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"Carl J. Chimi" <[log in to unmask]>
Wed, 28 Jan 2015 22:07:46 -0500
text/plain (97 lines)
2.  I appreciate the answer.  I think it makes sense.  By the way, I have no
fear of reading your article, or any other article about Mark Twain; but I
admit I haven't read your yet.  I just retired (less than two weeks ago)
from a 30 year career as a professor.  That job kept me much too busy to do
much reading for my own enjoyment.  So, I've never subscribed to or read the
Mark Twain Journal.  That is a malnourishment I intend to cure in the next
month or so.  Your articles will likely be among the first I devour.

3.  Unless the answer to how many times Clemens heard the term "mark twain"
during his steamboat days is zero, I'd be extremely curious as to how you
can claim to know how many times he heard it, given the distance in time.
If the answer is that the term was never really used, then a river full of
biographers and writers have a lot of explaining to do!  So, in honesty, you
have piqued both my interest and my skepticism with this claim.

As for number 1 below, old guys make stuff up.  I'm old; I make stuff up.
But I am a rank amateur compared to the old Sam Clemens and his making stuff
up propensities.


-----Original Message-----
From: Mark Twain Forum [mailto:[log in to unmask]] On Behalf Of Kevin Mac
Sent: Wednesday, January 28, 2015 3:53 PM
To: [log in to unmask]
Subject: Re: That bar tab story.

2. Why did Clemens adopt a nom de plume? I hate to repeat myself, but please
read my article where I address this specific point in considerable detail. 

3. OK, here's a third "bonus" point: as for how often Sam Clemens heard the
term "mark twain" when working on the lower Mississippi and what term he
actually used at the time instead of "mark twain" those are not addressed in
my article, but I know the answers and they are explained and amply
documented in the text of my updated article on his nom de plume --but that
won't be offered for publication until I have a couple of other articles put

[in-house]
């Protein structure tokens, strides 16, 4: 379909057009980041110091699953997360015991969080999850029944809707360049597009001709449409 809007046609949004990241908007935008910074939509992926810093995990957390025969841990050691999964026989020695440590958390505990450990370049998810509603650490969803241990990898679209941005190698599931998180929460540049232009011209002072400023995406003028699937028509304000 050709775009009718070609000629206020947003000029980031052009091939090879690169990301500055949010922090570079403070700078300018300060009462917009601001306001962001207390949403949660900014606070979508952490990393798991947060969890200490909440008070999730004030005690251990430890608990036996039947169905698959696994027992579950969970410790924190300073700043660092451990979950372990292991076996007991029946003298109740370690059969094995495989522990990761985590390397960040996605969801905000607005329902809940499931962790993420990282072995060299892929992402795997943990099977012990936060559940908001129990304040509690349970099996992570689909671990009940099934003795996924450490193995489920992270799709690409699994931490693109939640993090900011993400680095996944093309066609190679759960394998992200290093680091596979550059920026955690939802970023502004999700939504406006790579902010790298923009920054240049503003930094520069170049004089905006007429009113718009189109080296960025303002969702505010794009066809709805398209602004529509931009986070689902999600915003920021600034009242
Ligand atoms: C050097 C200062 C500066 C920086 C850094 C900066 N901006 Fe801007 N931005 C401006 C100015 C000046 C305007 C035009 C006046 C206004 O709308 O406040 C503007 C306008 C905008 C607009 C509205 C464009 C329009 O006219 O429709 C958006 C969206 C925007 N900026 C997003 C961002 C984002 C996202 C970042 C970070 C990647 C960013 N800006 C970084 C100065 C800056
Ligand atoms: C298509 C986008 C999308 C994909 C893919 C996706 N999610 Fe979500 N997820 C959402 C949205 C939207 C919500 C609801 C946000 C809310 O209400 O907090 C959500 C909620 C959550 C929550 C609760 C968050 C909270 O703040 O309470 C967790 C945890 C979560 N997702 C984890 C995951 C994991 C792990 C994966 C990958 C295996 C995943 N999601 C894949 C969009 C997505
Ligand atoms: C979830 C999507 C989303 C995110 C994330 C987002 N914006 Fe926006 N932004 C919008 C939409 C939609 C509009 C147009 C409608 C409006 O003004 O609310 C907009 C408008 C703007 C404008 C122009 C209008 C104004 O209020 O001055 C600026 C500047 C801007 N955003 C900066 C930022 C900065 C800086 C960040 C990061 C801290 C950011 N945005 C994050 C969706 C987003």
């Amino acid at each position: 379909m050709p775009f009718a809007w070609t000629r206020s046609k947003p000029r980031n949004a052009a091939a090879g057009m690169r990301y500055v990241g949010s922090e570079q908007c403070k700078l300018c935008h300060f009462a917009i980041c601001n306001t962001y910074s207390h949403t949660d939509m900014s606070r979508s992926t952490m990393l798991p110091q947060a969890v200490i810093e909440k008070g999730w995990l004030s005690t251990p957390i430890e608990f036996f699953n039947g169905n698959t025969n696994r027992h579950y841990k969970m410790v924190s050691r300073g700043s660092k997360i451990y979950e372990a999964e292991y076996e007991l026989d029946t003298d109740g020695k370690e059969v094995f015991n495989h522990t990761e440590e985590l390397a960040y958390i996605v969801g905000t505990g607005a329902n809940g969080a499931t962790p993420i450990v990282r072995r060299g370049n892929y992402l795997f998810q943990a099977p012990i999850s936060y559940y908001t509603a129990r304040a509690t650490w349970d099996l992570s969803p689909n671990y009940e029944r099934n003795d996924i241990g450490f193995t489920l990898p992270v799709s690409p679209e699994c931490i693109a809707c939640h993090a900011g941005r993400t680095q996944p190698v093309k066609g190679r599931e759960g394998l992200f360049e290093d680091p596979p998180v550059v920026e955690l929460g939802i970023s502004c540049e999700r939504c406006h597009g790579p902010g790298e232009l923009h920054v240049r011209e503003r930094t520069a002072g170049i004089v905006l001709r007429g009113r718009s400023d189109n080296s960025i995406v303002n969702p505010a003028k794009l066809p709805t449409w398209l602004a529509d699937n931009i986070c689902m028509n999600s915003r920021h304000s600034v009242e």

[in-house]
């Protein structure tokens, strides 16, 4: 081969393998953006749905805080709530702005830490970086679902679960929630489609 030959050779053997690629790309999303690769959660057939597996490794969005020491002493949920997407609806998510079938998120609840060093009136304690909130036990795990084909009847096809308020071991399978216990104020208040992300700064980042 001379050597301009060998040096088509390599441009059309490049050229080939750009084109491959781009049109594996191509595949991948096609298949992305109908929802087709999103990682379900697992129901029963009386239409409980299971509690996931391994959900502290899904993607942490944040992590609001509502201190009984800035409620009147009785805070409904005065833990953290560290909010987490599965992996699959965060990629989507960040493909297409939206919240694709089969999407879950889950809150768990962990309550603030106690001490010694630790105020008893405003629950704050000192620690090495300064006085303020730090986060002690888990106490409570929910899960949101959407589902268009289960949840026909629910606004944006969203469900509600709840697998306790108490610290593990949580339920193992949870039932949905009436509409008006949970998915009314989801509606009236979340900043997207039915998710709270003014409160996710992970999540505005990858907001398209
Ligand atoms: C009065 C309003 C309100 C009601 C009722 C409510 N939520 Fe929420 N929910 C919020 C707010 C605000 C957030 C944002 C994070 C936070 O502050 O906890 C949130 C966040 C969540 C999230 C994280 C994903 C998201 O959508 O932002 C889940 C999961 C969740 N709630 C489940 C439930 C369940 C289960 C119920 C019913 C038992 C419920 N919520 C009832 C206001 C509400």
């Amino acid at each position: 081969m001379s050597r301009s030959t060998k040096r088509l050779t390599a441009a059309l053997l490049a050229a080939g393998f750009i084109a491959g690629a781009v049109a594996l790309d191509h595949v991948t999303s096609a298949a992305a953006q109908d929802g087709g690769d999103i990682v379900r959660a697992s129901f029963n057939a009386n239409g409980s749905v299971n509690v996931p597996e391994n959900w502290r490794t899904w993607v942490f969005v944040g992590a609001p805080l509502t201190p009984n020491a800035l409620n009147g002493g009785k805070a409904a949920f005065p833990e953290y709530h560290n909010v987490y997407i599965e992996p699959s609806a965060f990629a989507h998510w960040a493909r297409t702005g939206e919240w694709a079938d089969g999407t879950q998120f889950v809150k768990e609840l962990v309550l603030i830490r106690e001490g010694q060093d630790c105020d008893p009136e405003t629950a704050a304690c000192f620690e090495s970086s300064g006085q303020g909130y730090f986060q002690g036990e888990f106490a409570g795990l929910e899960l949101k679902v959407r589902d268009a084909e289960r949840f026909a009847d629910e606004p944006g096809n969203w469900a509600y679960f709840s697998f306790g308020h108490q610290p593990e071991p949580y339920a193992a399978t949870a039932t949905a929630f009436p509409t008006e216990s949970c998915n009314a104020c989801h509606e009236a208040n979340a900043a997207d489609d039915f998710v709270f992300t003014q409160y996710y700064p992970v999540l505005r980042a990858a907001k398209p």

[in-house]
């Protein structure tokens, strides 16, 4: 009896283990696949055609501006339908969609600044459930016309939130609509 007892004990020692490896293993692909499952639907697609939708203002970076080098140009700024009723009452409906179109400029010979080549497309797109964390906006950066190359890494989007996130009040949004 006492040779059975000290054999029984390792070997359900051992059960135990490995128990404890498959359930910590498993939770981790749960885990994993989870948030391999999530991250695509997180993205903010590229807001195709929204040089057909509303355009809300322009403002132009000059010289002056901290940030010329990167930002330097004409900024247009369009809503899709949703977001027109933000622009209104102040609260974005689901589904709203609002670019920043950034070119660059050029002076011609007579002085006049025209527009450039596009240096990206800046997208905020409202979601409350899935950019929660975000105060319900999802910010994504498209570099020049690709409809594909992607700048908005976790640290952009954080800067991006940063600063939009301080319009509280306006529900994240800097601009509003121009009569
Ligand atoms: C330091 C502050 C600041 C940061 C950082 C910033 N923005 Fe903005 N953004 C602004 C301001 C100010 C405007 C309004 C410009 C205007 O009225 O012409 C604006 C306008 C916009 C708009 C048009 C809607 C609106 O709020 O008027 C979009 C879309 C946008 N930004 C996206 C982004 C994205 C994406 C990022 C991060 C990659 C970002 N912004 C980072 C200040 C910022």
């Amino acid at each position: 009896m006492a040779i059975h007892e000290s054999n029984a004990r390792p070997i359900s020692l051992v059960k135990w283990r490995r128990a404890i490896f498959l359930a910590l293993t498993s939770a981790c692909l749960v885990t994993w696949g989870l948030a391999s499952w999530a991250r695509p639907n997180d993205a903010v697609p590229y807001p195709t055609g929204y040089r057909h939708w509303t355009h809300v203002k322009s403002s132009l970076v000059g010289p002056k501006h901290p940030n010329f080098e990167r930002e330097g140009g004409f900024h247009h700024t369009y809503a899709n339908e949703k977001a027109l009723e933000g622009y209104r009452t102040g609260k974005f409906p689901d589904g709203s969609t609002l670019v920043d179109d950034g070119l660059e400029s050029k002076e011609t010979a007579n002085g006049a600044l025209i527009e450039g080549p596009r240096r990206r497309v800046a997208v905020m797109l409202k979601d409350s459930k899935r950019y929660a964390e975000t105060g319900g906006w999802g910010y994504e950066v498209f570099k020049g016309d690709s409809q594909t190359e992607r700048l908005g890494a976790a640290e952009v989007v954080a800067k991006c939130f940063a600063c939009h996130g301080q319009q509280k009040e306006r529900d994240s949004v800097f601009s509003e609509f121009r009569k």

to bed. The answers may surprise you. Like so much of Twain's self-generated
mythologies, the facts are at serious variance with the myth.

Mac Donnell Rare Books
9307 Glenlake Drive
Austin TX 78730
Member: ABAA, ILAB
You may browse our books at:

-----Original Message-----
From: Robert E. Stewart [log in to unmask]
Sent: Monday, January 26, 2015 11:59 PM
To: [log in to unmask]
Subject: Re: That bar tab story.

We cannot ask Alf Doten himself, but we can check his diaries:

In the 1960s, into the 1970s, author Walter Van Tilberg Clark heavily edited
the diaries of Alf Doten into three volumes with a total of 2,224 pages,
plus appendices and index, published by the University of Nevada  Press. To
the great frustration of historians in Nevada, the published  pages
represent perhaps a half of Doten's extensive files. From the entries  about
Twain, below, I think it is doubtful that Doten was the  jokester creating
the bar tab story. I also doubt that editor  Clark omitted any mentions
Doten made of Twain. After reading all the  Twain entries in the Index, I
append those I think you will agree make  it highly unlikely that Doten gave
enough time and attention to Twain  to bother with creating the bar tab

On Page 767 (Vol. 1), Doten wrote:
Sunday, March 6, 1864. Clear & peasant. rose late. AM I went to  Creoss's
awhile. J.D. Winters introduced me to "Mark Twain" --had pleasant  little
chat with him.... [no further mention that day of Twain.]

Then on March 4, Doten, who is living in the mining camp of Como, some
distance from Virginia City, writes: ...Evening stage brought a noted
correspondent of the Territorial Enterprise who writes under the"nomme de
plume"  of "Mark Twain."  His name is Samuel Clements.  [sic]

The next mention is on page 830, (Vol 2) 1865: Sunday, April 9. ...Went to
Sutterleys -- took my portrait twice--small cards, and one big picture to
hang  up in the gallery with Mark Twain and Dan DeQuille. [Sutterley's is a
photo  emporium.]

Page 900 1866: "Mark Twain" (Sam Clemens) arrived this evening from
California. D. E. McCarthy, one of the former proprietors of the Enterprise
came with him.

There are other, later, mentions of Twain, but none pertinent to this

Bob Stewart
Carson City